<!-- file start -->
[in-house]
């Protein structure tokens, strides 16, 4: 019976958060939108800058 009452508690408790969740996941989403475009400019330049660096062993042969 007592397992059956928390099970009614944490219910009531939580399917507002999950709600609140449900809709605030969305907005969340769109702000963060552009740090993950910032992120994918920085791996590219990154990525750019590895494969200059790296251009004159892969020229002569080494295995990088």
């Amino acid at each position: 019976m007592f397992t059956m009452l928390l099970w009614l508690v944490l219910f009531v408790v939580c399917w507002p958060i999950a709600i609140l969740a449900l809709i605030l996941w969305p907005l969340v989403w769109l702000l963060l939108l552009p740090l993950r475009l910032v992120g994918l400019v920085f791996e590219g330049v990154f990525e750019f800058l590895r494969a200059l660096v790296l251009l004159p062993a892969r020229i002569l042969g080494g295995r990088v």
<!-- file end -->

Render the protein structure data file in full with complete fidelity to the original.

[in-house]
């Protein structure tokens, strides 16, 4: 019976958060939108800058 009452508690408790969740996941989403475009400019330049660096062993042969 007592397992059956928390099970009614944490219910009531939580399917507002999950709600609140449900809709605030969305907005969340769109702000963060552009740090993950910032992120994918920085791996590219990154990525750019590895494969200059790296251009004159892969020229002569080494295995990088």
């Amino acid at each position: 019976m007592f397992t059956m009452l928390l099970w009614l508690v944490l219910f009531v408790v939580c399917w507002p958060i999950a709600i609140l969740a449900l809709i605030l996941w969305p907005l969340v989403w769109l702000l963060l939108l552009p740090l993950r475009l910032v992120g994918l400019v920085f791996e590219g330049v990154f990525e750019f800058l590895r494969a200059l660096v790296l251009l004159p062993a892969r020229i002569l042969g080494g295995r990088v």